PRO: Holiday destruction qualifies as hate crime
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Seeing Christmas in the Park displays twisted and lights shattered angered and saddened many people, especially those closest to the 10th annual event in Cuero.
But does vandalism against holiday displays destroyed in the Cuero city park constitute a hate crime?
According to the U.S. Dept. of Justice, "Hate crime is the violence of intolerance and bigotry, intended to hurt and intimidate someone because of their race, ethnicity, national origin, religious, sexual orientation, or disability."
Some who volunteer for the Cuero display think the recent destruction could certainly qualify.
Jay Lewis, a career law enforcement officer and Christmas in the Park volunteer, said damaging holiday displays fits the criteria in his opinion.
"Because of what Christmas represents, celebrating the birth of Christ. Anyone who is against Christmas is against Christ. It should be a hate crime," he said.
His wife, Kay Lewis, president of the December Events Committee of the Cuero Development Corporation that puts on the annual event, agreed.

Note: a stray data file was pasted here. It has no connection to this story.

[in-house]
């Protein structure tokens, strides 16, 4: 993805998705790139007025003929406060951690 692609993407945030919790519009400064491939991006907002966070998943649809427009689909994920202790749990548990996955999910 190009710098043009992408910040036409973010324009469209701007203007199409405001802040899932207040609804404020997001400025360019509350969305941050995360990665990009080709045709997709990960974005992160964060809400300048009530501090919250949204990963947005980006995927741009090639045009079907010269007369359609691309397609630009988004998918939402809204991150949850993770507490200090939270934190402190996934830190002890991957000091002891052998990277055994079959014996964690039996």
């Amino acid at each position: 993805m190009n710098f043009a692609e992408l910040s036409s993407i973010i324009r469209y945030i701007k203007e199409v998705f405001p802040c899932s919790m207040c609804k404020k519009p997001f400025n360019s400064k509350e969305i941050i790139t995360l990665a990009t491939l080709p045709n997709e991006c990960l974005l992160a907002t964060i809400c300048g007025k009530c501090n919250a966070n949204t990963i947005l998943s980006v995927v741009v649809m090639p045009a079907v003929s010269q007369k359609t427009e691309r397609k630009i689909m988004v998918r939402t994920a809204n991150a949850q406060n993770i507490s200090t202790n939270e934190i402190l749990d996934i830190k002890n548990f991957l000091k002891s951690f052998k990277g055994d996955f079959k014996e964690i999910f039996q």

"I am not saying our specific vandalism was a hate crime, but I think if someone destroys or damages a Christmas display just because it is a Christmas display, then that certainly is a hate crime," said Kay Lewis. "It's just another way of trying to take Christ out of Christmas."
In Texas, state law includes damage of property as a hate crime under similar federal guidelines for personal attacks.
"Hate crimes are message crimes. They are different from other crimes in that the offender is sending a message to members of a certain group that they are unwelcome," said Jack McDevitt, a criminologist, in an American Psychological Association report on hate crime.
Jay Lewis also thinks the destruction of the American flag display constitutes a serious offense.
"I think it's a terrorist act because it's anti-American. It's against our nation and what our nation stands for. That's what the flag represents," he said. "I consider it an act of terrorism."
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